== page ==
I caught up to my former neighbors to see that she was dressed as a broken doll and he - unwillingly and under duress - was going for an "undead" look with a white face, mussed hair and a heavy overcoat, the latter having been discovered by his wife in the closet of an old house 40 years ago. Surely there's something creepy about that.

One of the women carrying a mouth told me that she lives in California and was here visiting family when they told her about the parade. But it wasn't until she came down tonight that she discovered that there was a political theme to it and she was thrilled.

"That makes it so much more meaningful," she gushed. "I love that I can share my activism by being in a parade. This is just the coolest thing." She turned out to be one of the most animated mouths, too, eagerly trying to obliterate the evil pizza dancing in front of us.

A guy in front of me wore a kilt and carried his baby in a chest carrier and some drunken bystander down by the river spotted the kid and began shrieking in terror. "It's real!" he said, clearly surprised or perhaps just going for effect.

As we made the U-turn by the Oregon Hill overlook, a group of masked, black-clad people joined the parade just in front of me and the pizza gang. Before long, they were chanting, "No Trump! No KKK! No fascist USA!" and another chant about remembering Charlottesville victim Heather Heyer.

A few people looked put out by their injection of Antifa sentiment into the parade, but I've no doubt that Lilly would have welcomed more political commentary. They weren't being violent or even unpleasant, just chanting their concerns. I had no problem walking with them.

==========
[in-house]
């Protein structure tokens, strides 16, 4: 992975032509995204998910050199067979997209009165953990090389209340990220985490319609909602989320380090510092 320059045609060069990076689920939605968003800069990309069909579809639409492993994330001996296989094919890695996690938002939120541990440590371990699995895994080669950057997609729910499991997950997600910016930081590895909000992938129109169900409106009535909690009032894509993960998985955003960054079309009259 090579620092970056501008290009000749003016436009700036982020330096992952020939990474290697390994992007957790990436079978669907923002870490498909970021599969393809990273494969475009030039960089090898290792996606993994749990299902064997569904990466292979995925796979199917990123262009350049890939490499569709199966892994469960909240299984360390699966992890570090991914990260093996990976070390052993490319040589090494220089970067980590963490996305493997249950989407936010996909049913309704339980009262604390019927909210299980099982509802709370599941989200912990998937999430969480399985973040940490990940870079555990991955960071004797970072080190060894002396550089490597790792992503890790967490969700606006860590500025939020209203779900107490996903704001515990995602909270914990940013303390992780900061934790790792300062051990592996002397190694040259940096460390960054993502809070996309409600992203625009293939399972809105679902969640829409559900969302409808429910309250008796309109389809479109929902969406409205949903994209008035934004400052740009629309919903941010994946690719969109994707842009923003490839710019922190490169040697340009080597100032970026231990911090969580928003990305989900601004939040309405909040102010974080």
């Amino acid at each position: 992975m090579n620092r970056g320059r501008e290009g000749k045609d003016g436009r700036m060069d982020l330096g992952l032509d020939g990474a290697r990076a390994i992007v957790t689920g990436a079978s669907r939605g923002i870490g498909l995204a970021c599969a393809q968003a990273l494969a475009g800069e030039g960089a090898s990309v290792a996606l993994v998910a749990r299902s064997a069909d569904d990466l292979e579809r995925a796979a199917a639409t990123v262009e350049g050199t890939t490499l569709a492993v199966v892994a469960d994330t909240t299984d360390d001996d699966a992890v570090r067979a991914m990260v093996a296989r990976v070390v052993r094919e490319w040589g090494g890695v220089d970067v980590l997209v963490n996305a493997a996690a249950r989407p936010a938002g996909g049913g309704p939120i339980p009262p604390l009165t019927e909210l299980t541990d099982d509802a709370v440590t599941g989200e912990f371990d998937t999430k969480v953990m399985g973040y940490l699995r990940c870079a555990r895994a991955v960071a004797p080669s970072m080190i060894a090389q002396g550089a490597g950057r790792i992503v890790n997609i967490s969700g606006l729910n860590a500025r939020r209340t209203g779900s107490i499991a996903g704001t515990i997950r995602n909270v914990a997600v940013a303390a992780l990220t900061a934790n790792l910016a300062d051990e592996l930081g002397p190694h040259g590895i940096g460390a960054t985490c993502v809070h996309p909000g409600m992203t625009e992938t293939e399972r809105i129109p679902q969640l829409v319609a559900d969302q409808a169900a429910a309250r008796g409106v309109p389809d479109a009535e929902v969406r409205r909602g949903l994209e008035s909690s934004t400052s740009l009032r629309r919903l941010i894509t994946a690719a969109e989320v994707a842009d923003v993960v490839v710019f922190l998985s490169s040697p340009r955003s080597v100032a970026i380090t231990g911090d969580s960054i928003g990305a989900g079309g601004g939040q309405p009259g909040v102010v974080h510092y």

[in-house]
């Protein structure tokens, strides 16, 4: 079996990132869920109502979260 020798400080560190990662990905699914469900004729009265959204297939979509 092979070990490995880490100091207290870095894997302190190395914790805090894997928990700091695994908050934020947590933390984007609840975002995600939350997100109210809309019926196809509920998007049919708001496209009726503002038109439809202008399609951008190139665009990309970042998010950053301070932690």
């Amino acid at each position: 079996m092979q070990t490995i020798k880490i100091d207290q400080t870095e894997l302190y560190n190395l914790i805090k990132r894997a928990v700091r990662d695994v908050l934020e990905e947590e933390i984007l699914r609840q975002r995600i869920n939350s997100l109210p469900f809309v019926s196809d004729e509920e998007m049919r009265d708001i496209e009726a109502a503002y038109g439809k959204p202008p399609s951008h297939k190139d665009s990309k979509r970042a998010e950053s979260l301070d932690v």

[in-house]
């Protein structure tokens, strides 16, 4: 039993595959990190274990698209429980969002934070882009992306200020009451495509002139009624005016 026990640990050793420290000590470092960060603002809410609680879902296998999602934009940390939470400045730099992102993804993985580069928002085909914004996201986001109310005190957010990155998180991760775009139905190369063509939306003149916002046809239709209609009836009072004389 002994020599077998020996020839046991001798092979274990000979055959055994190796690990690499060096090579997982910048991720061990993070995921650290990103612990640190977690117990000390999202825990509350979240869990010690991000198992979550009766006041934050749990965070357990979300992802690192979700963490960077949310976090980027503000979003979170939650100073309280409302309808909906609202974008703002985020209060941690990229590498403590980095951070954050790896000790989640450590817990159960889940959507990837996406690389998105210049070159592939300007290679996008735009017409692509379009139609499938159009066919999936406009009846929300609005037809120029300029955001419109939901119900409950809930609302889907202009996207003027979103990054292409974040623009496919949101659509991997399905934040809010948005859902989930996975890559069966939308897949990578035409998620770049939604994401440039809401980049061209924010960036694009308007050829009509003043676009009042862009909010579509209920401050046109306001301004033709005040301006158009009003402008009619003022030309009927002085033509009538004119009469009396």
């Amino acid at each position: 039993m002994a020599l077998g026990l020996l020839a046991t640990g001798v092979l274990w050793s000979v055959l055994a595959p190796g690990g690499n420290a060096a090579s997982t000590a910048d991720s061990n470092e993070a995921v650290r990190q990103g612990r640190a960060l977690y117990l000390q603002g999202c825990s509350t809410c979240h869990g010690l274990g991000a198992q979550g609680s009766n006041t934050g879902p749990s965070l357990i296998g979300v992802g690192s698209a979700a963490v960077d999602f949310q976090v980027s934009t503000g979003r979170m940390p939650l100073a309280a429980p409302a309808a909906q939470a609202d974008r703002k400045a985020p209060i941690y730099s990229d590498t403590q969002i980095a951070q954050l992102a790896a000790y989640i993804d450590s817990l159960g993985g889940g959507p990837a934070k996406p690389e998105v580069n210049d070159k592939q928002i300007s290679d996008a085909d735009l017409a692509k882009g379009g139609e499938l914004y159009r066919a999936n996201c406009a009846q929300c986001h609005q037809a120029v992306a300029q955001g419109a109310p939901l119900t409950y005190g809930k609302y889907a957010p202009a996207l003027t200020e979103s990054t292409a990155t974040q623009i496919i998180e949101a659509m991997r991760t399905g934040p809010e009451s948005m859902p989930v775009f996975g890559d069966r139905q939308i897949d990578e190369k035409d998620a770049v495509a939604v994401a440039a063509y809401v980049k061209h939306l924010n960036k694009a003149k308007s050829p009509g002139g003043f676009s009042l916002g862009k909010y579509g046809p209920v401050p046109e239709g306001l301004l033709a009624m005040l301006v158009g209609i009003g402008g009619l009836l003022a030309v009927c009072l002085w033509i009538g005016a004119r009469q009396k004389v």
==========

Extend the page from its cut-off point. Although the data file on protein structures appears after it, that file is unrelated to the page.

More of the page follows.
But then, I've been doing this parade since it was me and 60 people in 2008 and last year it was me and 1800. This was the first year I saw a drone flying above the parade with a ghost hanging from its undercarriage.

"No more drones! No more drones!" someone began chanting. "No more ghosts! No more ghosts!" another group called out. Why hadn't they chanted, "No more bubbles! No more bubbles! " when we'd walked through a fog of bubbles being generated earlier?

Well, duh, because who doesn't love bubbles? For that matter, who doesn't love a parade? Especially one committed to moving Richmond beyond the legacy of the *#!*! Confederacy.

For crying out loud, a woman in thigh high red boots was so determined to be part of tonight's funeral, she took time off from work to carry a mouth and march for the cause (Rest in shame, Confederacy).

(Cue American flag blowing in the breeze)
We should all be so willing to give of ourselves. Honey, those were four inch heels.


  1. Actually the Confederacy is buried -- all over & under Richmond. Why people just don't let it stay that way is a mystery to me. Richmond has it's place in history as ground zero in the long ago American Civil War. Like Washington, London, St. Petersburg, Paris it is a city of monuments citing that particular period in time. It's skyscrapers downtown, it's rebirth of Church Hill, Jackson Ward, the riverfront are statements in a way to our continued growth as a new Richmond. This city can & should encompass all...and of course it's people, it's citizens. You're a part of this...you know what I'm taking about.


  2. Even though I've been here 31 years, I do feel like part of new Richmond.